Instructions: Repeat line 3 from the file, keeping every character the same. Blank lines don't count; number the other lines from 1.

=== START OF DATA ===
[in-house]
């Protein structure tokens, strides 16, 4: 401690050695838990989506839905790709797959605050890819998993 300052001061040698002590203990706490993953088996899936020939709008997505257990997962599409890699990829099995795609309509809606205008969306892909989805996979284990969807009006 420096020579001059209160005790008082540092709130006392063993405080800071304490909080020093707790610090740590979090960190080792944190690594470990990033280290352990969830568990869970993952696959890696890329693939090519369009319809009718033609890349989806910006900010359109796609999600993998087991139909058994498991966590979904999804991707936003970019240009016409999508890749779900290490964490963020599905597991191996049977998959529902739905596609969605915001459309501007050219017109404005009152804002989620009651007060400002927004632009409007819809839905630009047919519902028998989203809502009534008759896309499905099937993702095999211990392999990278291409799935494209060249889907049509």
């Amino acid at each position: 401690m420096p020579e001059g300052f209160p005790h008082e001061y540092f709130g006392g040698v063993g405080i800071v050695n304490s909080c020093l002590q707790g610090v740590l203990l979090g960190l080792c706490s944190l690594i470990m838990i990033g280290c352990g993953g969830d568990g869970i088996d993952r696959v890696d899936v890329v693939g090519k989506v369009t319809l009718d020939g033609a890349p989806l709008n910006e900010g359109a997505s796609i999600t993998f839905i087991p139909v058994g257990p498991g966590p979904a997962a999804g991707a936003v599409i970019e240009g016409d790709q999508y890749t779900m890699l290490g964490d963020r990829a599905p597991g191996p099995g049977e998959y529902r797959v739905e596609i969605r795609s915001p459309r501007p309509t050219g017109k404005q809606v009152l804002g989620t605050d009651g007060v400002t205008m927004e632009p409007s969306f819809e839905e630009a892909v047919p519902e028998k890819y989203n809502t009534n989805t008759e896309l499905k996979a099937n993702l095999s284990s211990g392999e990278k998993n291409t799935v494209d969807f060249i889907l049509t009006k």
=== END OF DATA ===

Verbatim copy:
């Amino acid at each position: 401690m420096p020579e001059g300052f209160p005790h008082e001061y540092f709130g006392g040698v063993g405080i800071v050695n304490s909080c020093l002590q707790g610090v740590l203990l979090g960190l080792c706490s944190l690594i470990m838990i990033g280290c352990g993953g969830d568990g869970i088996d993952r696959v890696d899936v890329v693939g090519k989506v369009t319809l009718d020939g033609a890349p989806l709008n910006e900010g359109a997505s796609i999600t993998f839905i087991p139909v058994g257990p498991g966590p979904a997962a999804g991707a936003v599409i970019e240009g016409d790709q999508y890749t779900m890699l290490g964490d963020r990829a599905p597991g191996p099995g049977e998959y529902r797959v739905e596609i969605r795609s915001p459309r501007p309509t050219g017109k404005q809606v009152l804002g989620t605050d009651g007060v400002t205008m927004e632009p409007s969306f819809e839905e630009a892909v047919p519902e028998k890819y989203n809502t009534n989805t008759e896309l499905k996979a099937n993702l095999s284990s211990g392999e990278k998993n291409t799935v494209d969807f060249i889907l049509t009006k």